Paul Goydos Shoots 59, Authors Yesterday's Best Sports Story

In case you hadn't heard, a certain decision made by a certain someone yesterday may have been the end of sports, or something like that. But there was an actual magical feat in sports yesterday, and that the magic—a 59, just the fourth in PGA Tour history—was worked by Paul Goydos only makes it sweeter.

Goydos is a funny, self-deprecating guy. He's one of the fixtures of John Feinstein's A Good Walk Spoiled, and, in talking to Feinstein about yesterday's round, quipped, "Most people dream of shooting their age. I shot my height." Affable gets affixed to Goydos, and it makes sense, because he's a journeyman who has never taken himself or his sport too seriously. He's more known for his wit than his irons. And that's likely fine with him.

But for Goydos, this is a deserved moment of shine, too. His ex-wife, Wendy, passed away last year of an accidental overdose. She had fought substance abuse problems—taking pills to cope with chronic migraines—and as Goydos' career declined in his late 30s, his marriage fell apart. He took a year off, spending it with his daughters and having sinus surgery. He, to the average golf fan, was a nobody who went nowhere, and his private life as a single dad with two teenage daughters and a troubled ex-wife was certainly more difficult than playing golf for money.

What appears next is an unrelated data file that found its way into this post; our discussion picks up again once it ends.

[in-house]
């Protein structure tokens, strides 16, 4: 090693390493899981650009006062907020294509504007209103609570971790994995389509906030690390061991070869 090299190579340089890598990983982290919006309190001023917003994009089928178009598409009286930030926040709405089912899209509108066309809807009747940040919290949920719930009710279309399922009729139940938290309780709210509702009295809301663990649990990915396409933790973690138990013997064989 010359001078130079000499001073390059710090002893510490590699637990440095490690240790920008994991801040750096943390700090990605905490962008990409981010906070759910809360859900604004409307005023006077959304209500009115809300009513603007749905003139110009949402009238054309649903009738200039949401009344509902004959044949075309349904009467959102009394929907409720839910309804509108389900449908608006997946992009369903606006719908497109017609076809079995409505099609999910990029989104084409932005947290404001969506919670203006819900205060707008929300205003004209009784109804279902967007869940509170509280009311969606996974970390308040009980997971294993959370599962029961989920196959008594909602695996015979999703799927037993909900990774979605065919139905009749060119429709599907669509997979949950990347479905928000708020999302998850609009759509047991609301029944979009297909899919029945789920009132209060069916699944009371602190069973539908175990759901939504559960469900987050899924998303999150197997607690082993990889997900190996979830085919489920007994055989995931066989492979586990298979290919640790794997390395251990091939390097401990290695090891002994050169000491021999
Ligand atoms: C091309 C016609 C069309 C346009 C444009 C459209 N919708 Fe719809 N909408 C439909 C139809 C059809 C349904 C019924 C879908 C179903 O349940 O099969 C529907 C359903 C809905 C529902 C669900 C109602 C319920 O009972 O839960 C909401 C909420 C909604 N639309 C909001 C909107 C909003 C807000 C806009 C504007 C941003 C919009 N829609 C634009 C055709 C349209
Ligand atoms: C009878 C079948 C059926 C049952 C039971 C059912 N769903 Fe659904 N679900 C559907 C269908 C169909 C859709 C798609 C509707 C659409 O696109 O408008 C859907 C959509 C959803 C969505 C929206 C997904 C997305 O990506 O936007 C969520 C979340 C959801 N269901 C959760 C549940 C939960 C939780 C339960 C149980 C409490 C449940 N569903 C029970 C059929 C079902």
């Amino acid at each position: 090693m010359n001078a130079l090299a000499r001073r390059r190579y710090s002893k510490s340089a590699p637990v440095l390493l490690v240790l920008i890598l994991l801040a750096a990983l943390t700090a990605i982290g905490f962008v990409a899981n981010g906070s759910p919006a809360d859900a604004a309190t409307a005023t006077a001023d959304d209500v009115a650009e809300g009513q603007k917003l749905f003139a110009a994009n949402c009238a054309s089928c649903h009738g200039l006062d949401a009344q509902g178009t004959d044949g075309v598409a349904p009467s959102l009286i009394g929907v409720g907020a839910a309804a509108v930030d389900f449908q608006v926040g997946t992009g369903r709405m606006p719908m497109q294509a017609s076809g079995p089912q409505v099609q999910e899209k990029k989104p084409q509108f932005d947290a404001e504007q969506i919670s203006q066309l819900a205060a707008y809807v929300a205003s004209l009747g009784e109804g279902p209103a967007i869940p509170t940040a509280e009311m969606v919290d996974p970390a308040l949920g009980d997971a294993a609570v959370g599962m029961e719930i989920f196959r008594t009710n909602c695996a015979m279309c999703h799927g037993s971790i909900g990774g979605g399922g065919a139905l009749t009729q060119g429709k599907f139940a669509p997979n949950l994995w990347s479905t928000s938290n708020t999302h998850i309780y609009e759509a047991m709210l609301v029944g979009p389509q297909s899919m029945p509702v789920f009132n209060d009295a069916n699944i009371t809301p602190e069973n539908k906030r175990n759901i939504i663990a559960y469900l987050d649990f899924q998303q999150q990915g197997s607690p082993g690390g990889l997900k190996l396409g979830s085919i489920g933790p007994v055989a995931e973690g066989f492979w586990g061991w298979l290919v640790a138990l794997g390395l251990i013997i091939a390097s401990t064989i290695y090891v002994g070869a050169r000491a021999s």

Then he came back to the course. He won in Hawaii in 2007. After his 59 yesterday, he gave a charming interview afterward. (It begins, "You know, breakfast was good.") He's still just one shot ahead of Steve Stricker—who made the mistake of firing a 60 on a day it wasn't the low round—entering the second round of the John Deere Classic, and if the self-proclaimed "worst player in the history of the PGA Tour" regresses to the mean, he might well not win the tournament.

But Goydos knows this will be the round that is remembered, the one that puts him in record books and in headlines. He's smart like that. We would be smart to notice him, now, as a brief spot of sun in a seemingly dark landscape for sports being overrun by hype and money.

"I'm just happy to have a job," Goydos said yesterday, downplaying how special his round was. The simple dignity of doing that job, occasionally quite well, and cracking jokes all the way should win Goydos a few fans. At the very least, most who witnessed his spectacle yesterday probably went away thrilled

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This post originally appeared on the Sporting Blog. For more, see The Sporting Blog Archives.

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